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Skin cancer growing fastest in SW UK

The UK now has more deaths from the most deadly form of skin cancer – malignant melanoma – than even Australia. And the incidence of malignant melanoma is growing faster in the south west of the UK than anywhere else in the country.

Between 1998 and 2003 there were 8,100 British deaths from malignant melanoma, compared to 4,900 in Australia.

New laboratories to help combat this problem will be opened at the University of Bristol on Tuesday 22nd August.

Despite recent advances in many cancer treatments, there are still very few options for patients whose melanoma has spread around the body.

Over the past four years research in the Microvascular Research Laboratories (MVRL) at the University of Bristol has found new ways of identifying which patients with melanoma will go on to get distant spread of the tumour. Researchers have also found new mechanisms to explain how these cancers spread.

To enable the expansion of this crucial work the MVRL was recently awarded a grant from the Skin Cancer Research Fund, a national charity based in Bristol, to refurbish and run a new laboratory suite. The new laboratory will enable researchers at the University of Bristol to study cancer cells collected from skin cancer patients attending Frenchay Hospital.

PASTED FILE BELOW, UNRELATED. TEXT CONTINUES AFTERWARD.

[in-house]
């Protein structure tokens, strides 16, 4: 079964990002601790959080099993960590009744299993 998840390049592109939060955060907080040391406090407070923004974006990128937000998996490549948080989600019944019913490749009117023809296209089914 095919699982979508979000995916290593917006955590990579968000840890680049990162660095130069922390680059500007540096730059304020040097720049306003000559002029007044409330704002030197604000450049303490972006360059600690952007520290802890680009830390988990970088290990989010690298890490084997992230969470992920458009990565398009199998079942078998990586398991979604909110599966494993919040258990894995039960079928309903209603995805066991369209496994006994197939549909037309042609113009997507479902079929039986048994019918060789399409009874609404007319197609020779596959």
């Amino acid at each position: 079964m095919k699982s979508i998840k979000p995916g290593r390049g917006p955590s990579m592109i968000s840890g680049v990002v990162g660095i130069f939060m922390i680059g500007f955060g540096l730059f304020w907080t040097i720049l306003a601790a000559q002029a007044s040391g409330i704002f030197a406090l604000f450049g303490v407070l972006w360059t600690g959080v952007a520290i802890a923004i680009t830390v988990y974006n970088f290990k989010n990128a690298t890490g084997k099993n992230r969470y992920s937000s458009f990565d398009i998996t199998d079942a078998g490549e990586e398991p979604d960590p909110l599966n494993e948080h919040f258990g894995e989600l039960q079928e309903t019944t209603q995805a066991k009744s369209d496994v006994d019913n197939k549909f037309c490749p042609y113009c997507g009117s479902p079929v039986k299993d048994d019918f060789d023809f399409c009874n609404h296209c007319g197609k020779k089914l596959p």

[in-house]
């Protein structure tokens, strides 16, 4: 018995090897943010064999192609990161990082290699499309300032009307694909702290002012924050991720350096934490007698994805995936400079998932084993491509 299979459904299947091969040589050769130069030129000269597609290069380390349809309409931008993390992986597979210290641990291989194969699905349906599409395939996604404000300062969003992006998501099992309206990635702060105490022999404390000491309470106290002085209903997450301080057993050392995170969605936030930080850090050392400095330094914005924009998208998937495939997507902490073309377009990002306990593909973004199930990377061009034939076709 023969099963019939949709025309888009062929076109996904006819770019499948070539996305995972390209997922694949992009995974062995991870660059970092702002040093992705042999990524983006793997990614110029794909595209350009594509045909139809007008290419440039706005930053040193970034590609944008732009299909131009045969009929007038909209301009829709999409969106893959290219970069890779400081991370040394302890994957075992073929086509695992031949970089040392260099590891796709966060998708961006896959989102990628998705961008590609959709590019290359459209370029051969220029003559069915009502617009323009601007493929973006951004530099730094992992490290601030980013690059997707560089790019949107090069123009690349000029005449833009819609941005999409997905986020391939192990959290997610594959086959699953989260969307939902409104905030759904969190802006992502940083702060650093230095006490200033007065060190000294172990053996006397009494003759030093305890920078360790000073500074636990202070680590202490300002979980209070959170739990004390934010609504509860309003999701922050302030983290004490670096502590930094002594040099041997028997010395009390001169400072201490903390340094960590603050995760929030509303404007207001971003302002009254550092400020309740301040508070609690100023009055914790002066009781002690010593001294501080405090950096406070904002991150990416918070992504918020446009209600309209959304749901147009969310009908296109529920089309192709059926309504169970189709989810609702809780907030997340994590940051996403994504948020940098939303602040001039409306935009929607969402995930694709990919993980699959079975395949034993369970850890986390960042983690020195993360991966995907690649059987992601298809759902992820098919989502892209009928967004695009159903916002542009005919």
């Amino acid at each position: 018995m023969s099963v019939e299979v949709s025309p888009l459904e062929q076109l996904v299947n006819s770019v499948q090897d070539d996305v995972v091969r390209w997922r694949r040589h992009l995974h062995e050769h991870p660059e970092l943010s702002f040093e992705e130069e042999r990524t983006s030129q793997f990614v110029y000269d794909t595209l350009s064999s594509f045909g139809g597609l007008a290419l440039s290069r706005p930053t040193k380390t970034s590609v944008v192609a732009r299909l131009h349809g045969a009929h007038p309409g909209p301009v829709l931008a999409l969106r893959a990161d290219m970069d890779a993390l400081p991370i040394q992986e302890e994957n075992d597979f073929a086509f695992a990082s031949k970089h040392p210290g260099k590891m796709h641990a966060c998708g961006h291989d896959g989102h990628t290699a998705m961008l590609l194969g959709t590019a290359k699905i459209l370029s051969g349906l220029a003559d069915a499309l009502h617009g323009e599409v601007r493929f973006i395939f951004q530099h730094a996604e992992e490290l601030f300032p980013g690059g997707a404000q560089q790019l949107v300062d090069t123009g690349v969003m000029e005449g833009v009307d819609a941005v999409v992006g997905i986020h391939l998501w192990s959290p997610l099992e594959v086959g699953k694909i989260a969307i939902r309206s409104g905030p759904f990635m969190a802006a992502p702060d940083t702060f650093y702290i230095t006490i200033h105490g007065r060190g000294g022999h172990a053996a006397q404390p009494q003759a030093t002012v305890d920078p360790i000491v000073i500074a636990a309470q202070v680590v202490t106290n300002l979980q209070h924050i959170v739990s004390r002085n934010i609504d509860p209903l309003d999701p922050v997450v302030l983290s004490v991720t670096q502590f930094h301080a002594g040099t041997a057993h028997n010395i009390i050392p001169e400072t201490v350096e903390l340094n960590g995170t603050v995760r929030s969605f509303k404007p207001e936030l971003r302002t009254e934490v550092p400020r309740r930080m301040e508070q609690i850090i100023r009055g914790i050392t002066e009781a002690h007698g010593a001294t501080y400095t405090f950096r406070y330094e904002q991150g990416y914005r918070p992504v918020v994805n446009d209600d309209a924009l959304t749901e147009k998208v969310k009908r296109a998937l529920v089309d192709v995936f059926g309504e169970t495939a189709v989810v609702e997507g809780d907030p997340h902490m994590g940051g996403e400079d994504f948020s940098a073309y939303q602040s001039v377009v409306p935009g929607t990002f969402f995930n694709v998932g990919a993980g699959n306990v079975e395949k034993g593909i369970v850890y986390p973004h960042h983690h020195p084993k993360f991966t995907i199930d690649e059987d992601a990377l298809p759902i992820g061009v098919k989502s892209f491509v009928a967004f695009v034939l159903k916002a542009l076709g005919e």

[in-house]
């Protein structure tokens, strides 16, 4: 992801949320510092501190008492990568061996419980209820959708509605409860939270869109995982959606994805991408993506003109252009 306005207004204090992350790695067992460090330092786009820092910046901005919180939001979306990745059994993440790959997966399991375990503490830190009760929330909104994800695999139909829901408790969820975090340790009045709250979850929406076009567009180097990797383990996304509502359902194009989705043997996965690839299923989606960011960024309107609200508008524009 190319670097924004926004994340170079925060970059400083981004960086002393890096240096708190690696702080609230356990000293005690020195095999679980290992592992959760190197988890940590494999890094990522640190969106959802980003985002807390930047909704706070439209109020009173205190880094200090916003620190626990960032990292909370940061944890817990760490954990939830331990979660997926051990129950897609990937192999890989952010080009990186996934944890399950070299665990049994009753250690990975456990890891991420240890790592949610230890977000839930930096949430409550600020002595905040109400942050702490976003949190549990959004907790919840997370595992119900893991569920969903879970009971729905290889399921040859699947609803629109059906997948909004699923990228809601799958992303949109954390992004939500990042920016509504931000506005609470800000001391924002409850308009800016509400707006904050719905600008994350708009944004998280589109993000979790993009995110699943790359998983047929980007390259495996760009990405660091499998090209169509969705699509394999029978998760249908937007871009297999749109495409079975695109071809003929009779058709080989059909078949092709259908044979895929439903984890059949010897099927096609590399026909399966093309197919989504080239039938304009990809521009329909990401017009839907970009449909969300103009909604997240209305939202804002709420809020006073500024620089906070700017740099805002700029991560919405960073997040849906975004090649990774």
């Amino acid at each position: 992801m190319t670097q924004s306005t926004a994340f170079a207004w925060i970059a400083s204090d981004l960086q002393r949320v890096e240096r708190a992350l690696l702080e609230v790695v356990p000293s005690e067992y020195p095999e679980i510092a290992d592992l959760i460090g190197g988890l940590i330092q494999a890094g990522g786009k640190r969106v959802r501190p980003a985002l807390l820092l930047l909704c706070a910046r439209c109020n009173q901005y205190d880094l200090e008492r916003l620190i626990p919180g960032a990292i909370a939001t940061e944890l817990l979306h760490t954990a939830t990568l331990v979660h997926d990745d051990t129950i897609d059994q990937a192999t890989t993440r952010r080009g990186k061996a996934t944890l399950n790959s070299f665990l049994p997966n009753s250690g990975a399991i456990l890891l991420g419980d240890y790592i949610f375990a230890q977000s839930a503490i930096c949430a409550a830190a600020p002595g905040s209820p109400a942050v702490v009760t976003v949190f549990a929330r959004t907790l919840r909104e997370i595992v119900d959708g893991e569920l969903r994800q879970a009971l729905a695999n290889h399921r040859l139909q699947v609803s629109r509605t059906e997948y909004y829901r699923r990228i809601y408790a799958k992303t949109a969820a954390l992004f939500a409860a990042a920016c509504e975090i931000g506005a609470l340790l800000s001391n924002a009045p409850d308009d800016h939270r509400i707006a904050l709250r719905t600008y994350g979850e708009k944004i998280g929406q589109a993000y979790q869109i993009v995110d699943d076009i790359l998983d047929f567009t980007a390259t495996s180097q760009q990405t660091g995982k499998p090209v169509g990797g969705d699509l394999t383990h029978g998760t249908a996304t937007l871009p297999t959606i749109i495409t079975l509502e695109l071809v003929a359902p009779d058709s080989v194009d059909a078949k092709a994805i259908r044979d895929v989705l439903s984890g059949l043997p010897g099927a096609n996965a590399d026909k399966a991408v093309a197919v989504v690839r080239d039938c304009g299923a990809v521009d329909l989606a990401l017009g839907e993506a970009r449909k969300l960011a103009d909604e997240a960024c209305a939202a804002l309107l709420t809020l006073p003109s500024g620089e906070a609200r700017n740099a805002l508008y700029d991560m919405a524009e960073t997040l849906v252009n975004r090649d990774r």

Dr David Bates, who will head up the new labs, said:

Through a unique collaboration between University scientists and surgeons and doctors at Frenchay Hospital, we anticipate being able to give hope and support to patients with skin cancer by building on our recent breakthroughs, and finding out how to better treat the condition once it spreads”.

The new Skin Cancer Research Fund Laboratory will be opened by the Director of the Skin Cancer Research Fund, Mr Paul Townsend, on Tuesday August 22nd at 3 pm. The opening will be followed by a reception for the staff and visitors.

 

 

Source: Bristol University (England, UK).

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